ACA and Patient Responsibility
Among the important factors that people need to consider when thinking about health care is patient responsibility. While Obamacare has opened healthcare to many in the middle class with its government subsidies, keeping up to speed with its changes isn’t easy for anyone. According to the Galen Institute, there have been thus far 47 Affordable Care Act changes. Here are some to look out for:
Of all the Affordable Care Act changes, the biggest is in your taxes.
You’ll need to be sure that your tax returns are filed properly, which includes marking whether you were insured last year, and if your income rose or fell.
This happens on the 1095-A form.
It’s best to file early, so that you’ll not just claim any refunds that you may have coming, but so you’ll beat the squeeze as all of the Obamacare tax changes are absorbed by the system.
Among them is the slight increase in the price of Georgia insurance plans, which is measured according to the leading city, Atlanta.
It’s not much. In 2014, the lowest cost bronze plan prior to applying the tax credit was $202.
In 2015 it’s $205, which is an increase of 1.5%.
Low Cost Plan
In 2013 the administration delayed the low-income plan - it’s Basic Health Program, which will include people who are ineligible for medicaid, but cannot afford the current Bronze plans.
It’s scheduled to become available this year.
These are among the changes that are designed to protect consumers:
- Insurance companies cannot deny coverage for pre-existing conditions.
- Coverage of new and group plans may not be capped.
- People who opt for clinical trials cannot be dropped or limited by insurance plans.
The controversial Pay-for-Performance program deems doctors worthy of payment based on the value of their service as opposed to the number of patients.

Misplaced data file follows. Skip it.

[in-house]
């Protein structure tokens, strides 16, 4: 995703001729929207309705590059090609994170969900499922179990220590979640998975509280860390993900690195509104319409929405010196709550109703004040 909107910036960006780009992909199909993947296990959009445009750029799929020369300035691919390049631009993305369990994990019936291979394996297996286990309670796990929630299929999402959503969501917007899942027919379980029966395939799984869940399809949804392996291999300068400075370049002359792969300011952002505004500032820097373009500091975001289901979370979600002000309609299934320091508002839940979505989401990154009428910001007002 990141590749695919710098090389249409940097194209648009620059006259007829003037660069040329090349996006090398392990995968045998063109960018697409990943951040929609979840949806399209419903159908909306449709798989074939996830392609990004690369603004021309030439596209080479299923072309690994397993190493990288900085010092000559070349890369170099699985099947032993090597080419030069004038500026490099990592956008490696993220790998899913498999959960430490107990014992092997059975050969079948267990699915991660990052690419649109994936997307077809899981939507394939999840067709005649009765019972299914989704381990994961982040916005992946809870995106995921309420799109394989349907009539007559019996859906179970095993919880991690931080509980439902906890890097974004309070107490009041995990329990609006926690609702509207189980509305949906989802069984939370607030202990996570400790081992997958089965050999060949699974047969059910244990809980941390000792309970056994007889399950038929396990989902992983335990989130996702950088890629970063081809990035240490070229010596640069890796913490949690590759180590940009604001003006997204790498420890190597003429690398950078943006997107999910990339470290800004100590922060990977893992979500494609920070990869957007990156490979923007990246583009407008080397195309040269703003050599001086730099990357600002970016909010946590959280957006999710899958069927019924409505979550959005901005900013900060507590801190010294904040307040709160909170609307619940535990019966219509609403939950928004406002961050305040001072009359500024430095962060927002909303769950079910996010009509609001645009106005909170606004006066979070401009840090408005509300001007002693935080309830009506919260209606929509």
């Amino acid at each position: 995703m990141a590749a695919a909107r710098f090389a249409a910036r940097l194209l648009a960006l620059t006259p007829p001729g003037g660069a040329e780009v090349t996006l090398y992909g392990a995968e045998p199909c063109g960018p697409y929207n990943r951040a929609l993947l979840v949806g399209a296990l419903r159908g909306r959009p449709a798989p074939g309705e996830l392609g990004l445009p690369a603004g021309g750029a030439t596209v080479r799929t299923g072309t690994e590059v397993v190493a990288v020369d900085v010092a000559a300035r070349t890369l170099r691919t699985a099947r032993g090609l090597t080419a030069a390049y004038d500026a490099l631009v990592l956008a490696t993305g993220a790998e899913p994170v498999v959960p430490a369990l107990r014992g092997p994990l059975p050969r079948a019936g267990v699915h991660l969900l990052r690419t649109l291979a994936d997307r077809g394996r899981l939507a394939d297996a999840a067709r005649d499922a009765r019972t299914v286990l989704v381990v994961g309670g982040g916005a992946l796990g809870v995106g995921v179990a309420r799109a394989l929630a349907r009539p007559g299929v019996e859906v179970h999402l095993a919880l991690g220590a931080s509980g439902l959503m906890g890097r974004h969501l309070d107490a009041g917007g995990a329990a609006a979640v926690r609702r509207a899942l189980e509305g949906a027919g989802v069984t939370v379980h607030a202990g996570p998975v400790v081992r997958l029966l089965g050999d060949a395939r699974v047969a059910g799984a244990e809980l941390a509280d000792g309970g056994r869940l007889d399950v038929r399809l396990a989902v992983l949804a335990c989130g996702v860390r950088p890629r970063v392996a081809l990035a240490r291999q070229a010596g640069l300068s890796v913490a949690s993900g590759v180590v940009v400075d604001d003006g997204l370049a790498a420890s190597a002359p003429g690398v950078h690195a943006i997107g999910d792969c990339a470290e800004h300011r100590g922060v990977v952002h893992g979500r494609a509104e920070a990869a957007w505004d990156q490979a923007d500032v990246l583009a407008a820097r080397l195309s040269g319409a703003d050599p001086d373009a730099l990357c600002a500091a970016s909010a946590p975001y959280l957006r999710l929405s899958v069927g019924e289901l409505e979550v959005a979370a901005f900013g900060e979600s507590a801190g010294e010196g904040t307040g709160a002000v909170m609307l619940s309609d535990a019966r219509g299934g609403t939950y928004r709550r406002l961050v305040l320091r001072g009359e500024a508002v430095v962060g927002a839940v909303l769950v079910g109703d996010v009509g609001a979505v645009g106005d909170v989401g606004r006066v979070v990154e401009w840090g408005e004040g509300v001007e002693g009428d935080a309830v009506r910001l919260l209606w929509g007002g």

One question, among many, is how to administer such a program without it becoming a burden on medical resources.
According to conservative think tank, The Heritage Foundation, Pay-for-Performance “encourages large investments to achieve relatively insignificant improvements, solely to obtain a moderately improved score. The small amount of improvement possible from this kind of endeavor would not likely have a significant benefit for patients.
“According to Tufts Medical Center researchers, ‘A hospital with 97.5% compliance may be penalized, and it may take a significant financial expenditure and use of staff resources to increase that compliance from 97.5% to 98.5% with minimal or unclear gains to patients.’”
But according to proponents, the main failing is one of getting the right values to rate. This year, incentives given to doctors for reporting their quality data have been stopped, and physicians who fail to report their quality data properly will have their medicare payments lowered.
On January 1st, employers with 100 employees fell under the Patient Protection and Affordable Care Act, which includes actions they must take under the provisions of ACA Employer Shared Responsibility. This includes penalties:
- For not offering minimum essential coverage to nearly all of their full-time employees and families.
- For not offering coverage that is affordable and of a minimum value.
- If any of their full-time employees get tax-credits or compensation through the government health exchange.
For more information, see the 47 changes to Obamacare.